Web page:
I recently finished Don’t Sleep, There are Snakes by Dan L. Everett. It was one of those books that was thrust at me the last time I saw my grandfather-in-law. It is the story of Mr. Everett learning one of the most unique Amazonian languages. It’s a language which nobody outside of this specific tribe has ever been able to successfully learn. It was a really fascinating read. It gets a bit heady in the second half, but the overall story is gripping.
Everett spent years studying their language and culture in order to successfully communicate with them. Naturally, there was a lot of miscommunication, misinterpretation. He made errors. He got laughed at. But he would try to use all of these things to learn and get better. Part of these errors came from a cultural standpoint, such as Westerners do a lot of small talk. This is a kind of speech where we aren’t gathering much useful information.
For instance, if you need to borrow a co-worker’s stapler. Unless you know that person really well you probably aren’t going to just walk up to their cube and say, “Give me your stapler.” You would most likely start off with at least a “hello” or “good morning,” followed by a “could I borrow your stapler for a moment?” And then once you return it, there will be a least a “thank you,” perhaps a follow-up nicety asking them how they are doing, which social norms say that they are to reply to with “fine” or “well” whether this is true or not. An individual in polite society is to keep their troubles to themselves. Directness is considered on most accounts rude.
Other cultures don’t always operate in this manner and can have vast differences that lead to difficult and awkward situations. Everett learned that the Amazonian tribe had no mechanism for small talk. It simply wasn’t useful. To understand the language of a people, you need to understand the people and how they tend to operate on a day to day basis. I have found that since reading this book that this philosophy applies to other things as well.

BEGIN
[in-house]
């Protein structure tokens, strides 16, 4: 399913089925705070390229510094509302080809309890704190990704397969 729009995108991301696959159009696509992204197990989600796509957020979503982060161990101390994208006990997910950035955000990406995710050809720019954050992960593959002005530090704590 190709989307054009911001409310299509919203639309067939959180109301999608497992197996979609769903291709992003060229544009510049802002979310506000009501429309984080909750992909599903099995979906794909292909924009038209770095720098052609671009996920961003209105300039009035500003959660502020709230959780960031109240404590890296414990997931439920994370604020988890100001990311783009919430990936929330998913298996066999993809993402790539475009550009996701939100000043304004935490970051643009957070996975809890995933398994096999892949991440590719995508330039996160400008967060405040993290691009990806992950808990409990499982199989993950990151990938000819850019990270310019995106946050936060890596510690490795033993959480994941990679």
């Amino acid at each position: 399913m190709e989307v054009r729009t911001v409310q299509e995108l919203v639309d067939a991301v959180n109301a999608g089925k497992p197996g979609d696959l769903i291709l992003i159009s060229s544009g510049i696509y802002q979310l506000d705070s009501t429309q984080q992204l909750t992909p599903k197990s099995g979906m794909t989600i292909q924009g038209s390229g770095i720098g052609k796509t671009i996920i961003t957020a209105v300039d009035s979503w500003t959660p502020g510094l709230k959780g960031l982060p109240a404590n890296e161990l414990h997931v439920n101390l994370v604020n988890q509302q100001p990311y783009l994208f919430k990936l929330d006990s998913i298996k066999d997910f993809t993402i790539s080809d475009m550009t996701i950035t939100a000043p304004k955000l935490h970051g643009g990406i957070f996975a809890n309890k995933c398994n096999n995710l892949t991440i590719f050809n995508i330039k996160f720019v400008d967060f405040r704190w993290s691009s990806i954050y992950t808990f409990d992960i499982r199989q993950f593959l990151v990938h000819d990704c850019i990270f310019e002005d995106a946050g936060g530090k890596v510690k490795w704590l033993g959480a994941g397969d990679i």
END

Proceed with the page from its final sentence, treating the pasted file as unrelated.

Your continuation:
For the past two years, I’ve been taking tap dance lessons. While there are many specific steps to learn and master, a big part of it is improvising. Yes, it’s as terrifying as it sounds.
Like Everett, I fail a lot. To clarify, one can’t really “fail” in improv, but I do blank out on steps or get off beat. To me, this is what I classify as failing. The first time I was a part of an improv circle I found that people would mimic other people’s steps. I saw this as copycatting or in some ways “I can do it better than you can.” I later learned that in tap improv circles mimicking is encouraged. The concept of improv in a circle is to watch everybody and get ideas, try new things, and actually, repeating what someone else has done is a kind of compliment.
Improv circles are not a place to see who’s better than someone else, although talent does become apparent. It is a place to learn and grow. This was a bit of a foreign concept to me having participated in competition sports and competing for the best grades in uber-academic classes in high school.
As I struggle through two songs of improv that feel like they go on forever every week in tap class, I try to think of Everett and his 20-plus years of struggling in the jungle to learn bits and pieces of a rare and baffling language along with the culture of its people. I’ll improve through error just like Everett did to understand this new fascinating community that I’m slowly becoming a part of.